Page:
Applying for a #Patent in the EU

| December 3, 2018

Developing, inventing, and commercializing a new product is not a task for the faint of heart. It is an all-consuming process that involves many steps, starting from ideation and eventually leading to product-market fit if done correctly, writes Carly Klein.

Throughout this process, inventors have a lot of thoughts to keep in mind. One key consideration that must be top of mind is intellectual property protection. Specifically, inventors should look to obtain patents on their new products as early as possible. This article outlines the patent application and grant process under the European Patent Office (EPO).

The EPO Patent application

An EU patent application consists of five items: (1) a request for the grant of a European patent, (2) a description of the invention, (3) one or more claims, (4) any drawings referred to in the description or claims, (5) and an abstract.

What qualifies as an invention for the EPO?

European patents can be granted for: “any inventions, in all fields of technology, provided that they are new, involve an inventive step and are susceptible of industrial application.”

Thus, the four requirements that an applicant must prove for patentability are that their idea must qualify as (1) an invention with (2) novelty, (3) inventiveness, and (3) commercial use. The EPO has a very broad definition of ‘invention’ and does not expressly provide for what does constitute an invention; however, it does set forth what does not constitute an invention. You can find a list of what will not qualify here.

The stages of the EPO patent process

The first stage of the patent granting procedure involves the following: an examination on filing, a formal examination, preparation of the European search report, a preliminary opinion on patentability, and publication of the application.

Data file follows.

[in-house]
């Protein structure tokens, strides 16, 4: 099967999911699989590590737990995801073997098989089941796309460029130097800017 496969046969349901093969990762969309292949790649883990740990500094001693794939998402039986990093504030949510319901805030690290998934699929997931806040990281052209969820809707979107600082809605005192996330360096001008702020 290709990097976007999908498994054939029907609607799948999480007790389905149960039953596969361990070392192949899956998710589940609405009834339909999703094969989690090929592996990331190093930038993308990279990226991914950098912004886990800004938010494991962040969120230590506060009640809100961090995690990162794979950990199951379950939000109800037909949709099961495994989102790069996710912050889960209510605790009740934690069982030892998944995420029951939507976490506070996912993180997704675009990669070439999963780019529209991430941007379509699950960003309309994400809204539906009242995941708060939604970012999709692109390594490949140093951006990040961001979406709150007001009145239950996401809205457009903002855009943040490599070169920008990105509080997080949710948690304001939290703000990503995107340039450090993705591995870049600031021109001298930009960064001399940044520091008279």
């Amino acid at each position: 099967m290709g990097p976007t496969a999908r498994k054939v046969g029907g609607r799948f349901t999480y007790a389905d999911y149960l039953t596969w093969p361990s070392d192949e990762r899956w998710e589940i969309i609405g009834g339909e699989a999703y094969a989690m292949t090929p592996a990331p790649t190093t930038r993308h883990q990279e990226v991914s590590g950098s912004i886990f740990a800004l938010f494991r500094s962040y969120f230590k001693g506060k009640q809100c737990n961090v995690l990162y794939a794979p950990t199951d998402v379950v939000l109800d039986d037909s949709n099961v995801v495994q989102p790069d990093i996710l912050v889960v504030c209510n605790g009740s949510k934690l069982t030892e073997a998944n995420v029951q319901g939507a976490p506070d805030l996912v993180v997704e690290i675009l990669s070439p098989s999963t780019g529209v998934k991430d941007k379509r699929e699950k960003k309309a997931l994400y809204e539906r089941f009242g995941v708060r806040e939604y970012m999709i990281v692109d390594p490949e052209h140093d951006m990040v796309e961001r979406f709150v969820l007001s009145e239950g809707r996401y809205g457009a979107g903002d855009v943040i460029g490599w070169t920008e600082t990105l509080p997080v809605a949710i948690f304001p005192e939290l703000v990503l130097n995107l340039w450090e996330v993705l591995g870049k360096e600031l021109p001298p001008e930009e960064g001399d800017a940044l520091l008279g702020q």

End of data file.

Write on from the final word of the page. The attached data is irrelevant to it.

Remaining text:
The second stage is the substantive examination phase and, if applicable, the patent grant. This process is comprised of examination by three technically or legally qualified examiners. Examiners are responsible for issuing the necessary communications and for keeping the applicant up to date with the application.

Whether or not there are more steps depends on the invention and the controversy of the application. For example, after the grant of the patent in the second stage, third parties may come forward for opposition proceedings. The patent applicant may also initiate revocation or limitation proceedings.

Where and how to file a patent application with the EPO

The most efficient way to file a European patent application is online using the EPO Online Filing software.

Alternatively, you may use the EPO case management system (CMS) or the EPO web-form filing service. The EPO provides both of these options free of charge.

Tips for a first-time inventor

Most importantly, the EPO strongly advises applicants to read the explanatory notes carefully before completing the patent grant request form. In completing this form, an inventor represents that he or she meets all of the mandatory requirements for a request for a grant. This request must be signed by the inventor and any legal representative, if applicable.

Additionally, J.D. Houvener, founder & CEO of Bold IP, says that a good tip is to “Seek patent protection on your product with enforcement in mind. Work with the right patent attorney from day one. Don’t just try to work with any old patent agent, or try to do it yourself to just get the patent through. If you’re going to do the process, do it right, and work with an attorney to think through how you will monetize it and enforce your rights. The time may come to prevent infringers and copycats from trying to rip off your idea, and it is best to be prepared rather than caught off guard.”

Another best practice for an inventor is to keep products secretive before filing for a patent. If an inventor must disclose an invention in the marketplace prior to filing, it is recommended to have at least a provisional patent.

You can find the EPO guide for EU patent applications here.

Carly Klein is a law student at Loyola Law School in Los Angeles. A graduate from Boston University with a B.A. in Political Science & Philosophy, she has previously served an Americorps term at the American Red Cross in Los Angeles on the Service to the Armed Forces & International Services Team.


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